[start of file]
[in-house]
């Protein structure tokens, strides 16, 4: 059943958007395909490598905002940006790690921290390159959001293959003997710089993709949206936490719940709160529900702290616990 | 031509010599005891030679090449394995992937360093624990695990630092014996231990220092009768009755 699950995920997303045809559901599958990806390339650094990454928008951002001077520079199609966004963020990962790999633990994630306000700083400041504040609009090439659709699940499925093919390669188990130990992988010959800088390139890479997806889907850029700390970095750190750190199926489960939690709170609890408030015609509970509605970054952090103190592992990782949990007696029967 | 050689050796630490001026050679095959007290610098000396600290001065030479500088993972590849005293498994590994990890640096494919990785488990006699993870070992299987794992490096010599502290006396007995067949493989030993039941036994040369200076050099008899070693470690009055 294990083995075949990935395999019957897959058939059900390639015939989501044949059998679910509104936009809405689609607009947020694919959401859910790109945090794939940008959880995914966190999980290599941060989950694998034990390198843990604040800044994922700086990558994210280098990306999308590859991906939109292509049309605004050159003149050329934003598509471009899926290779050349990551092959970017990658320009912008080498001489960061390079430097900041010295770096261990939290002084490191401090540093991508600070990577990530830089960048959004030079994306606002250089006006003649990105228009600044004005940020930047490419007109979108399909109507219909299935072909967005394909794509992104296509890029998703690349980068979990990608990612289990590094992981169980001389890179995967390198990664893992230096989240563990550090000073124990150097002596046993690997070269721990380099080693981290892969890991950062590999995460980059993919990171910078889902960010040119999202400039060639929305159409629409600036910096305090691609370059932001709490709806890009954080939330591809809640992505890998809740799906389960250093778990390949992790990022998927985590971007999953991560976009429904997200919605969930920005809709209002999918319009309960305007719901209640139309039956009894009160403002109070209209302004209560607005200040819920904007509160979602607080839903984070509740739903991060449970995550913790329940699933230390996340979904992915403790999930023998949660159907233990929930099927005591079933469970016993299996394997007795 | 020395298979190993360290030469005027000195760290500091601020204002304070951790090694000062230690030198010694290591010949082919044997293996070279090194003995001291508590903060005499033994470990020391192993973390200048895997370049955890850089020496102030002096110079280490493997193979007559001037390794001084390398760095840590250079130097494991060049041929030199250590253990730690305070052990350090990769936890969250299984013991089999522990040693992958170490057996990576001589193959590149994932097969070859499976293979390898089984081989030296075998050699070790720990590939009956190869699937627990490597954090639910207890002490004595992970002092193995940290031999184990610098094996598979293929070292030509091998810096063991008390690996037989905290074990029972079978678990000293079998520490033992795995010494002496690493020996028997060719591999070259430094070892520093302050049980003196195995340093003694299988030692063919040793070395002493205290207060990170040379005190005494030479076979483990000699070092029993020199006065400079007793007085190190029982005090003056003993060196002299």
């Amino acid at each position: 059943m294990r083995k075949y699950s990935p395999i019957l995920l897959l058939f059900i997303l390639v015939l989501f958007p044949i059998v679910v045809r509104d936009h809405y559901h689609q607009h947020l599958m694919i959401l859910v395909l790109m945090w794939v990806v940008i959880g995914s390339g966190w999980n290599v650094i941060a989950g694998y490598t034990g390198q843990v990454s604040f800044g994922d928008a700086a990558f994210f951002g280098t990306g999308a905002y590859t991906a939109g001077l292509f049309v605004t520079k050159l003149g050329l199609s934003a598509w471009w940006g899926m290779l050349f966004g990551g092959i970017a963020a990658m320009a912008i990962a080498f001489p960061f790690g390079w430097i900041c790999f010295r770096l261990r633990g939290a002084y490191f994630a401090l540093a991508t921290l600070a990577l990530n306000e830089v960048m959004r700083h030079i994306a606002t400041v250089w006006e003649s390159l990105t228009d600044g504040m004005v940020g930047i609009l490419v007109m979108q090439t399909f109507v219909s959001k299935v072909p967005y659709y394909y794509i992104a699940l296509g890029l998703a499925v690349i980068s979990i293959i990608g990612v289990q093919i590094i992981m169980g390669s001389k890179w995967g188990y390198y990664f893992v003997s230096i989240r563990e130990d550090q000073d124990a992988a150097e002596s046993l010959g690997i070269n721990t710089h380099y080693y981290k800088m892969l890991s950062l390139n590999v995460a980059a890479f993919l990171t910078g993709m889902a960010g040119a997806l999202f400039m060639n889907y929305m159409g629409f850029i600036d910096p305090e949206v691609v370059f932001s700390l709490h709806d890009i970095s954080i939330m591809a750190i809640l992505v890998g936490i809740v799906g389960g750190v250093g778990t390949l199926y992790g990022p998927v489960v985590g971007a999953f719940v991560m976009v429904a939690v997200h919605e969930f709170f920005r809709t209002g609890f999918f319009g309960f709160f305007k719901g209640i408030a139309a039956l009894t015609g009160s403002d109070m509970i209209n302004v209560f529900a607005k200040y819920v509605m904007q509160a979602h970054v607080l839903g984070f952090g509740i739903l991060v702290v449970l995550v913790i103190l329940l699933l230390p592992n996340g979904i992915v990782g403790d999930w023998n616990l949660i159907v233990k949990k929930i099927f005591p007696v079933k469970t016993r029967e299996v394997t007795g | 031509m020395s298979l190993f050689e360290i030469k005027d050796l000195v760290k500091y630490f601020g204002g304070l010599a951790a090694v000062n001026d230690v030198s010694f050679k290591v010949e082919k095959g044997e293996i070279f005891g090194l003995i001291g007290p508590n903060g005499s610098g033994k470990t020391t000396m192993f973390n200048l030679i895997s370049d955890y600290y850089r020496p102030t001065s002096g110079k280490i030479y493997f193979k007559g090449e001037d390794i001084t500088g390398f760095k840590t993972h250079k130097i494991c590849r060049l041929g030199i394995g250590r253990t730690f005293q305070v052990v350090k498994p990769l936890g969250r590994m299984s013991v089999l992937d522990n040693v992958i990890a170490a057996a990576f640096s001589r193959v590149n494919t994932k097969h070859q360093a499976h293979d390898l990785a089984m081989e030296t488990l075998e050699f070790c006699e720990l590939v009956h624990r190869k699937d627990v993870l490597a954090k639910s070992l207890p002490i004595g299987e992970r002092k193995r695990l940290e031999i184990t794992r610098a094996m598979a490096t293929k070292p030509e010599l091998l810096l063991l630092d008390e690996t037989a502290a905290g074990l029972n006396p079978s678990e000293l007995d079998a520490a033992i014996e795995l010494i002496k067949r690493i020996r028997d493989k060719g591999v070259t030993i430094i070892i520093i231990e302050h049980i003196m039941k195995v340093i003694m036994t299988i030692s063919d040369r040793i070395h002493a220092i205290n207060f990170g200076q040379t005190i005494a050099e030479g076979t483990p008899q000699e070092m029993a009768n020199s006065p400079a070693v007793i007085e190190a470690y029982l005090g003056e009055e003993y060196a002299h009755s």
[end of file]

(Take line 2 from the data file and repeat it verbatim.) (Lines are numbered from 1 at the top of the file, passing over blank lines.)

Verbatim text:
């Protein structure tokens, strides 16, 4: 059943958007395909490598905002940006790690921290390159959001293959003997710089993709949206936490719940709160529900702290616990 | 031509010599005891030679090449394995992937360093624990695990630092014996231990220092009768009755 699950995920997303045809559901599958990806390339650094990454928008951002001077520079199609966004963020990962790999633990994630306000700083400041504040609009090439659709699940499925093919390669188990130990992988010959800088390139890479997806889907850029700390970095750190750190199926489960939690709170609890408030015609509970509605970054952090103190592992990782949990007696029967 | 050689050796630490001026050679095959007290610098000396600290001065030479500088993972590849005293498994590994990890640096494919990785488990006699993870070992299987794992490096010599502290006396007995067949493989030993039941036994040369200076050099008899070693470690009055 294990083995075949990935395999019957897959058939059900390639015939989501044949059998679910509104936009809405689609607009947020694919959401859910790109945090794939940008959880995914966190999980290599941060989950694998034990390198843990604040800044994922700086990558994210280098990306999308590859991906939109292509049309605004050159003149050329934003598509471009899926290779050349990551092959970017990658320009912008080498001489960061390079430097900041010295770096261990939290002084490191401090540093991508600070990577990530830089960048959004030079994306606002250089006006003649990105228009600044004005940020930047490419007109979108399909109507219909299935072909967005394909794509992104296509890029998703690349980068979990990608990612289990590094992981169980001389890179995967390198990664893992230096989240563990550090000073124990150097002596046993690997070269721990380099080693981290892969890991950062590999995460980059993919990171910078889902960010040119999202400039060639929305159409629409600036910096305090691609370059932001709490709806890009954080939330591809809640992505890998809740799906389960250093778990390949992790990022998927985590971007999953991560976009429904997200919605969930920005809709209002999918319009309960305007719901209640139309039956009894009160403002109070209209302004209560607005200040819920904007509160979602607080839903984070509740739903991060449970995550913790329940699933230390996340979904992915403790999930023998949660159907233990929930099927005591079933469970016993299996394997007795 | 020395298979190993360290030469005027000195760290500091601020204002304070951790090694000062230690030198010694290591010949082919044997293996070279090194003995001291508590903060005499033994470990020391192993973390200048895997370049955890850089020496102030002096110079280490493997193979007559001037390794001084390398760095840590250079130097494991060049041929030199250590253990730690305070052990350090990769936890969250299984013991089999522990040693992958170490057996990576001589193959590149994932097969070859499976293979390898089984081989030296075998050699070790720990590939009956190869699937627990490597954090639910207890002490004595992970002092193995940290031999184990610098094996598979293929070292030509091998810096063991008390690996037989905290074990029972079978678990000293079998520490033992795995010494002496690493020996028997060719591999070259430094070892520093302050049980003196195995340093003694299988030692063919040793070395002493205290207060990170040379005190005494030479076979483990000699070092029993020199006065400079007793007085190190029982005090003056003993060196002299």